ME Archive

G.W. Lisk

Designing a Near Zero-Leak & Low-Friction Rotary Coolant Valve for EV Applications


The objective of this senior design project is to improve sealing to reduce internal valve leakage across output ports of a rotary style 3-way / 2-position coolant control valve without significantly increasing motor actuation torque. An existing design, as well as requirements and specifications, were provided as a starting point by G.W. Lisk, a worldwide supplier of valves, solenoids, LVDT sensors, and other precision components for various military and commercial industrial applications. Throughout the semester, the team came up with several different design concepts. Through the use of a Pugh matrix and concept selection criteria, two designs were selected for further design optimization and testing. The team created CAD of the two designs in order to conduct various computer-based analyses. The two designs were manufactured and assembled into prototypes. A test plan was formulated for both on-campus testing done by the students in order to measure leakage and actuation torque and for official testing at Lisk facilities. The on-campus testing found a leakage reduction of more than 90% compared to that of the baseline design and an acceptable actuation torque for both prototypes. These initial testing results were further confirmed by official testing at the G.W Lisk facilities.

About the Company

Headquartered in Clifton Springs, NY, G.W. Lisk is a worldwide supplier of valves, solenoids, LVDT sensors, and other precision components for a number of different military and commercial industrial applications.

Project Description

Problem Statement

Coolant is needed to decrease the temperature of batteries in electric vehicles.  It is desired to have a 3 way / 2 position motor operated rotary coolant valve to direct flow at different times to the batteries and a bypass system.  The current baseline design contains leakage across the output ports of the valve. Improved designs must minimize this leakage without significantly increasing actuation torque.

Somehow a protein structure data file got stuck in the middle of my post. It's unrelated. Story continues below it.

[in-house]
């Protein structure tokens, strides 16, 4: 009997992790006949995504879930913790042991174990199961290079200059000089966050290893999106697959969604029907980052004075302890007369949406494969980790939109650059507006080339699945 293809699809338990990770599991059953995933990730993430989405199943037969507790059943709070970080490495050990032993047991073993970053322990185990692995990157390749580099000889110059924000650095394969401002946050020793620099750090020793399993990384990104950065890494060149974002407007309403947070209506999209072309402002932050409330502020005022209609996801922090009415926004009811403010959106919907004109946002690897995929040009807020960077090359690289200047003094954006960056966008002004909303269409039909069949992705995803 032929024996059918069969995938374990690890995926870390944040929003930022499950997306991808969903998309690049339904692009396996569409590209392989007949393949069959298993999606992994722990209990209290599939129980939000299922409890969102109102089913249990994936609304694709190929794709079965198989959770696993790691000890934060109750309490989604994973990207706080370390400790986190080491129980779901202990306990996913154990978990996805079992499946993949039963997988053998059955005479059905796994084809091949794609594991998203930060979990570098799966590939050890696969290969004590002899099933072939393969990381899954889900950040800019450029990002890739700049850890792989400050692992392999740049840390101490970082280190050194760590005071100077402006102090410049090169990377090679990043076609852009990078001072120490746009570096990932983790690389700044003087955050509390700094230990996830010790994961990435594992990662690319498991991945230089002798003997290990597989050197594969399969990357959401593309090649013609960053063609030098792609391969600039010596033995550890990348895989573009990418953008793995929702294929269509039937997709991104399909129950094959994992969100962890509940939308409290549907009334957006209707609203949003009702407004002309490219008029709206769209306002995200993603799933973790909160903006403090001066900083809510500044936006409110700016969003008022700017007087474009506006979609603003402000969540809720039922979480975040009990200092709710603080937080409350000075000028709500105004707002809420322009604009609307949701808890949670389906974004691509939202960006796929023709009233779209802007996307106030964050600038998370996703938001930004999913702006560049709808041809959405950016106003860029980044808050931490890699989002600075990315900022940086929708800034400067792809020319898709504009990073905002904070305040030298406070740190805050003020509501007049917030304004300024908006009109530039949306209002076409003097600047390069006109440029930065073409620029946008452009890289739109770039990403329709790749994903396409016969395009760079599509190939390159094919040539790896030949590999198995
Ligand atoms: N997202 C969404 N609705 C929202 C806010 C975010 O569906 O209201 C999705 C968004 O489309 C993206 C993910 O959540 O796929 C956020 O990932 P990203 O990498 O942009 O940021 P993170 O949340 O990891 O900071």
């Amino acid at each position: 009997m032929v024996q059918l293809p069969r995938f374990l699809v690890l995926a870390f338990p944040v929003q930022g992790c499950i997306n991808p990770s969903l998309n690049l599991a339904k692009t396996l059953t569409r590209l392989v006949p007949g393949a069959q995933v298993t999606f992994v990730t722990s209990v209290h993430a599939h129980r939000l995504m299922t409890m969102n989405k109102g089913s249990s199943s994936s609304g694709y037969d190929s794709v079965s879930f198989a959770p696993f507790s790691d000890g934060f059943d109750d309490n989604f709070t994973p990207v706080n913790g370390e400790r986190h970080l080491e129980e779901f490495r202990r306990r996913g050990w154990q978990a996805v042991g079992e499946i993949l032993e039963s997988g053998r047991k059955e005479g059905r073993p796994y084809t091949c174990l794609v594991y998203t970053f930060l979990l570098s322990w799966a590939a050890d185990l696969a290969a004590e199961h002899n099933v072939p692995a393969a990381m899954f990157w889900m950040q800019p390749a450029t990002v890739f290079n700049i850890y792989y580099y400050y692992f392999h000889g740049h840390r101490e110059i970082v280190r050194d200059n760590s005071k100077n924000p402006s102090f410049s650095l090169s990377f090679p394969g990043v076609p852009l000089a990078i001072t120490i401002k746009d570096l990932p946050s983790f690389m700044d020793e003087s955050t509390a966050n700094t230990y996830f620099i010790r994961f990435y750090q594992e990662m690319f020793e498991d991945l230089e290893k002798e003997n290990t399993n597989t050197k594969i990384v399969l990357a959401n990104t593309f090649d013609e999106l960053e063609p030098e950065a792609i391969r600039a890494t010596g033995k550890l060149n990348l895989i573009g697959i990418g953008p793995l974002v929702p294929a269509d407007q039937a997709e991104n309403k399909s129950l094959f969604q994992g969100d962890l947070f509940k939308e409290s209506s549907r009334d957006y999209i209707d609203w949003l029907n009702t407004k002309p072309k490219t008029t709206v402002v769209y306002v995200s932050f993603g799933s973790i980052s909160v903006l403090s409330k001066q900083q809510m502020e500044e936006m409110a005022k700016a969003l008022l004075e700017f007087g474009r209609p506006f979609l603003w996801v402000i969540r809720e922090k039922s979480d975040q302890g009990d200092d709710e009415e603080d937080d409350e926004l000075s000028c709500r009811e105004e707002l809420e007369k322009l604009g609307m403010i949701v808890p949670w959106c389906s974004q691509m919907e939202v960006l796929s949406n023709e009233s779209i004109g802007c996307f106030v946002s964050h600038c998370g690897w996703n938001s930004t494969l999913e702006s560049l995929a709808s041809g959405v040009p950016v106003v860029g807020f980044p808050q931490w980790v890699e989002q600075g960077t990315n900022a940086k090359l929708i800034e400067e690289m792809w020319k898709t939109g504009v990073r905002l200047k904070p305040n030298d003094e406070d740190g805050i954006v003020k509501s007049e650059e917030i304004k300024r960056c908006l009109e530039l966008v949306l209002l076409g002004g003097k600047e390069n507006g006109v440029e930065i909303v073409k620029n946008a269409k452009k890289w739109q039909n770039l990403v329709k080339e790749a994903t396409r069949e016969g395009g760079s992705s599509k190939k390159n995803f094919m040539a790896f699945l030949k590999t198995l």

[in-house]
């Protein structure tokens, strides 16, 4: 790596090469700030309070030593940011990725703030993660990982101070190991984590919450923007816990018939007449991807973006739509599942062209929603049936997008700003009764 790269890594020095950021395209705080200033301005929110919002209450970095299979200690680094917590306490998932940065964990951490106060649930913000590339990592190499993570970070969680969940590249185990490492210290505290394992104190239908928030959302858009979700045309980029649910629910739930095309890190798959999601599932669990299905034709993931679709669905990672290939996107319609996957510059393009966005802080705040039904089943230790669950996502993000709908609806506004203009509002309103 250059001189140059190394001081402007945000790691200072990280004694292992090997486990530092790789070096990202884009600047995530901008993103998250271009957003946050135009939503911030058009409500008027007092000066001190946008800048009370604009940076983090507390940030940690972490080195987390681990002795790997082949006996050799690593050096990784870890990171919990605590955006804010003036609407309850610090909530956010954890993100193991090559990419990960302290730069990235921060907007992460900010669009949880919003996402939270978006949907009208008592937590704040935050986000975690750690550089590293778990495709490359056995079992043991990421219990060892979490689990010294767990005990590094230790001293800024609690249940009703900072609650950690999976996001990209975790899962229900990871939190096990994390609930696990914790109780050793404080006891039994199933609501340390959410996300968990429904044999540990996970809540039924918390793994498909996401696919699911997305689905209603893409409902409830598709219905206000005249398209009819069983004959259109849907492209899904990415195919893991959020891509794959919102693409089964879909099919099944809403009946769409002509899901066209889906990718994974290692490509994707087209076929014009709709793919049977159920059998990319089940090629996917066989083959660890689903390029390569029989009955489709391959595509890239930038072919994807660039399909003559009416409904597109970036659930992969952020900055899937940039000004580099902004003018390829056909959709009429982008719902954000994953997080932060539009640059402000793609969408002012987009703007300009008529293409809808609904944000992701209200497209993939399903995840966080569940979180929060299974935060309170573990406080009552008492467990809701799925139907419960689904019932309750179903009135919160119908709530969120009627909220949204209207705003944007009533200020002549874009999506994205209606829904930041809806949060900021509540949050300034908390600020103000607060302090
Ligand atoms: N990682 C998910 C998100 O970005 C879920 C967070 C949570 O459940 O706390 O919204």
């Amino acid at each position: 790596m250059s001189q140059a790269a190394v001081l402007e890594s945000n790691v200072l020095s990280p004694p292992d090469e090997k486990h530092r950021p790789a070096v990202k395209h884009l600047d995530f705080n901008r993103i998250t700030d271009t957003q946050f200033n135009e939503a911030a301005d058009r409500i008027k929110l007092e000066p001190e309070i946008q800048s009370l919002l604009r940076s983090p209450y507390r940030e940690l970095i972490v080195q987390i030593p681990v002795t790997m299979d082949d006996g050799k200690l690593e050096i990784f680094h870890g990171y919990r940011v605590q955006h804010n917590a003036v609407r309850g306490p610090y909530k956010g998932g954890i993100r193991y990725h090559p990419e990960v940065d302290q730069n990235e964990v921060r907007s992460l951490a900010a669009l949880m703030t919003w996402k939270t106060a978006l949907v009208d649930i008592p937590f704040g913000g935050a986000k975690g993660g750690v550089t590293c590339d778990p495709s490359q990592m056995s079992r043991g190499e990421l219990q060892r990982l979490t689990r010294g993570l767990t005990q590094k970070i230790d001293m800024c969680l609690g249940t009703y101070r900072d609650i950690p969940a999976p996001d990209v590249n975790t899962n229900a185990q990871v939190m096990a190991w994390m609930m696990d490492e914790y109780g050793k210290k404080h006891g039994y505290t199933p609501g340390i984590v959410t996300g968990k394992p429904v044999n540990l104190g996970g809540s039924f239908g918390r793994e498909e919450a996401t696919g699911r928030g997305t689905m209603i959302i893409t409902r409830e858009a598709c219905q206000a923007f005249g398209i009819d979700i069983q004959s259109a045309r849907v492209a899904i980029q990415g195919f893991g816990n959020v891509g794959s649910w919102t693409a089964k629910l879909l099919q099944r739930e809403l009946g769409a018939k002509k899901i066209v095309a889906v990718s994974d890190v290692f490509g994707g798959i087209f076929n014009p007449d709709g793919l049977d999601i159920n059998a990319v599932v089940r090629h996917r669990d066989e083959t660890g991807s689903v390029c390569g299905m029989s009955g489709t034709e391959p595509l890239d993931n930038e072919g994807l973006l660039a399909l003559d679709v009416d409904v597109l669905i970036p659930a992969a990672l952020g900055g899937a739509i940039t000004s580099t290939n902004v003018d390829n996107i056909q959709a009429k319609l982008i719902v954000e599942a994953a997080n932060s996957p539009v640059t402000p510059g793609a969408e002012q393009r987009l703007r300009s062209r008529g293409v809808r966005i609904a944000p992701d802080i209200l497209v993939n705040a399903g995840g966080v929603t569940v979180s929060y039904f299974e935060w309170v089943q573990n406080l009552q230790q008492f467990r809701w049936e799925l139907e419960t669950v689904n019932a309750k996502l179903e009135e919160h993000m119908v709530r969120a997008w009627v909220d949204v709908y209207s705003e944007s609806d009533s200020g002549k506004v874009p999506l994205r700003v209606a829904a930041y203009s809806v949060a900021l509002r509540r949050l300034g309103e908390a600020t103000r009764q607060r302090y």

1. The valve assembly must be able to provide a pathway for the coolant (50/50 glycol and water mixture);
  2. The valve must connect to a motor that can provide actuation torque;
  3. The valve must have 1 inlet and 2 outlet ports.  Outlets must be 180 degrees opposed.  90 degrees between the inlet and the two outlets;
  4. Stay away from ferrous materials or anything that is not compatible with the coolant solution mentioned above;
  5. Mounting hole configuration is to remain intact to current layout;
  6. There is to be no evidence of leakage past exterior sealing interfaces.
  1. Pressure drop is maintained within 5% of 50 kPa;
  2. Inlet and outlet pipe diameters are within 2% of 1 inch;
  3. The leakage rate target is 10% of the baseline (1.4 L/min);
  4. Actuation torque must not exceed 1.2 Nm. If higher torque is required to achieve internal leakage requirement, defense of rationale will be required for acceptance;
  5. Valve gate must rotate within a 90-degree (+/- 2 degrees) range between outlet ports;
  6. Valve does not have structural failure due to thermal stresses between –40 ˚C and 125 ˚C.

Provided Valve Housing

The image to the left shows a top down cross section view of the outer valve housing supplied by G.W. Lisk. The inlet is the pipe that extends from the top of the image and the two outlets are the pipes that extend to the left and the right of the image. Different gate concepts were designed by the team to spin inside of the value housing and block the desired outlet to minimize leakage.

Design Solutions

Design 1

Explanation: A press fit (part 3) on the shaft (part 2) extends compression springs (part 4) to keep two flaps (part 1) in place against the outer valve housing. The gate base (part 5) is inserted into the bottom of the valve housing.  When in front of an outlet the pressure differential across the valve forms a seal between the flap and rim of the outlet pipe. A top down view of Design 1 inside the valve housing can be seen in the motion simulation below.

Colloquial terms for each part:
1: Flaps
2: Shaft
3: Press fit component
4: Springs
5: Gate base
6: Spring caps

Design 1 Motion Simulation

Additional Design 1 Information: Tolerance analysis was completed between parts 2 and 3 in order to create a press fit for the motor to transmit torque through the shaft. The springs are made out of corrosion resistant materials to increase the lifespan of the design. Ultra High Molecular Weight Polyethylene (UHMWPE) was selected as the material for the flaps due to its flexibility and low surface roughness. The notches on the flaps constrain them to the gate while it’s rotating. The spring caps (part 6) and the extending cylinders on part 3 form a slider joint to constrain the compression springs to 1 degree of freedom. Flap thicknesses of 3/32″ and 1/16″ were chosen for testing and analysis.

Design 2

Explanation: A gate (part 1) inserted onto a shaft (part 3) contains two cavities that each hold a flap (part 2). The gate is inserted into the bottom of the valve housing. When in front of an outlet the pressure differential pushes the flap towards the outlet to create a seal between the flap and rim of the outlet pipe. A top down view of Design 2 inside the valve housing can be seen in the motion simulation below.

Colloquial terms for each part:
1: Gate
2: Flaps
3: Shaft

Design 2 Motion Simulation